Marc Röggla (Head of the Center for Autonomy Experience, Eurac Research) discussed power-sharing as an institutional design for deeply divided societies. He highlighted the importance of discussing power dynamics in majority-minority conflicts and the increasing diversity of societies. He also distinguished between shared power and power-sharing and explained consociationalism as a form of power-sharing, which can be divided into a liberal and cooperative approach. In the context of South Tyrol, Röggla explained how power-sharing is based on a proportional system, including executive proportionality, public service proportionality, and public funding proportionality. Referring to the participatory processes of citizens, he finishes his presentation with the vital question: How can we transform frustration into positive energy through design?
The connection between design and leadership was addressed by Harald Pechlaner (Head of the Center for Advanced Studies, Eurac Research) in his talk about "Design Strategy versus Strategy Design: Perspectives of Leadership". He mentioned the need for holistic approaches to solving problems of increasing complexity. Pechlaner argued that design thinking provides new ways of understanding complexity and is crucial in fostering resilient and sustainable transformation in complex situations. He connected design thinking to leadership and management and provided valuable insights into how design thinking can be used to develop effective leadership strategies.
In his presentation, Philippe Vandenbroeck (International Futures Forum, London) focused on how humans can develop even more complex solutions to overcome complexity. Vandenbroeck argued that the ability to absorb complexity must be as wide as the environment itself. He used the metaphor of the "nest" to emphasize the interconnectedness of everything in the world. Vandenbroeck emphasized that humans create worlds, and worlds create humans, therefore, the role of design in this process is essential.
The central aspect of the lecture of Sónia Matos (unibz) was the use of Research-through-Design (RtD) to develop socially impactful projects. Matos explained how RtD could be vital in the context of future-oriented sustainable governance and management practices. She also discussed some of the complexities that can arise when using RtD and provided valuable perspectives on the role of design in eco-social transformation and interdisciplinary research.
Jennifer Schubert (Augsburg University of Applied Sciences) explained how experimental participation strategies can enrich formalized policy structures. Schubert argued that experimenting with alternative forms of participation is crucial when dealing with challenges related to transforming rigid structures and imagining just and sustainable future scenarios. She provided insights into how social living labs and public interventions can be used as experimental participation strategies to engage stakeholders in shaping policies that concern and affect them.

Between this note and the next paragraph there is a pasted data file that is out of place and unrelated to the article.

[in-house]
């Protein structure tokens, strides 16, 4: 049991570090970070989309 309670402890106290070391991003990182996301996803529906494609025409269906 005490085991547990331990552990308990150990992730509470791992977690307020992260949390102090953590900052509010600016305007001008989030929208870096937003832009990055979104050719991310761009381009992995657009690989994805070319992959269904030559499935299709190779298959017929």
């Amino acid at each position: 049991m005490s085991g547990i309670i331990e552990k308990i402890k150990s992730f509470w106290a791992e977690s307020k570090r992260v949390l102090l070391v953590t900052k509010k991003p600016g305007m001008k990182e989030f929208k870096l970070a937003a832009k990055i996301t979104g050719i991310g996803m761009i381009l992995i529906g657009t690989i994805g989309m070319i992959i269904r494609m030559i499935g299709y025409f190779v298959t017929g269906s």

It's all about purposeful and responsible design
Roberto Verganti (Stockholm School of Economics) opened the discussion on how design is changing in the face of systematic changes and how it can support the new demand for leadership. Verganti argued that design should be purpose-driven and focus on designing for our better selves. He emphasized the importance of taking responsibility for one's work and highlighted how design can make sense of things and improve an optimistic approach of co-creating.
Alexander Mankowsky's (Mercedes-Benz AG, Berlin) presentation, "Making Use of 'Ideation' - for Addressing Multiple Crises, and for the Elaboration of Entrepreneurial Strategies" focused on how ideation can address multiple crises and develop entrepreneurial strategies. Mankowsky argued that in a poly-crisis, the consequences of the dynamics of the whole are more impactful and worse than those released by the sum of its parts. He proposed different approaches to get through these troubled times and emphasized the importance of collaboration and innovation.
How can design perspectives in destination research lead to a fresh understanding of problems and the elaboration of innovative and participatory solutions was the question posed by Greta Erschbamer (Economist at the Center for Advanced Studies, Eurac Research) in her speech "Design Approaches to Develop Touristic Destinations". She highlighted that traditional methods and instruments of destination management and governance are under scrutiny and need to be reviewed due to changing political, social and technological circumstances. Erschbamer argued that a transdisciplinary approach that combines destination concepts with design research could expand traditional perspectives on tourism destinations.
Overall, the conference “Fit for the Future with Design” provided valuable insights into how design thinking can be used to foster transformation in complex situations. The conference provided a platform for sharing knowledge and experiences and facilitated the development of new ideas and collaborations. The importance of creative and interdisciplinary approaches in addressing complex challenges and creating a more sustainable and equitable future was elaborated and discussed. The speakers offered unique perspectives on design's role in sustainability, leadership and interdisciplinary research, encouraging further discussion and exploration among participants.
Graphic recording - Day 2
Conference report by Chiara Simpson, Paulina Sidney Free Eberhardt, Francesca Stoppa, Yeva Kupchenko, Clara Dorothea Willmann, Anna Maria Schuierer, Maiella Di Donato, elaborated in the context of the Media Studies Course of Prof. Andreas Metzner-Szigeth, supported by Valeria von Miller.
Interview with Sabine Junginger: Design dares to ask dumb questions
Sabine Junginger, Professor of Design and Management at the Lucerne University of Applied Sciences and Arts, discusses design in public administration, why it's essential to ask stupid questions, and her "abnormal" CV. She recently spoke at the workshop "Fit for the Future with Design" hosted by the Center for Advanced Studies of Eurac Research and the Faculty of Design and Arts of the Free University of Bolzano.
INTERVIEW IN EN | INTERVIEW IN DE
Interview with Andreas Metzner-Szigeth: Fit for the Future with Design
Wie können öffentliche Verwaltungen und Unternehmen von kreativen Ansätzen profitieren und damit unsere Zukunft besser gestalten? Darüber spricht Andreas Metzner-Szigeth im Interview mit unibz.
INTERVIEW IN DE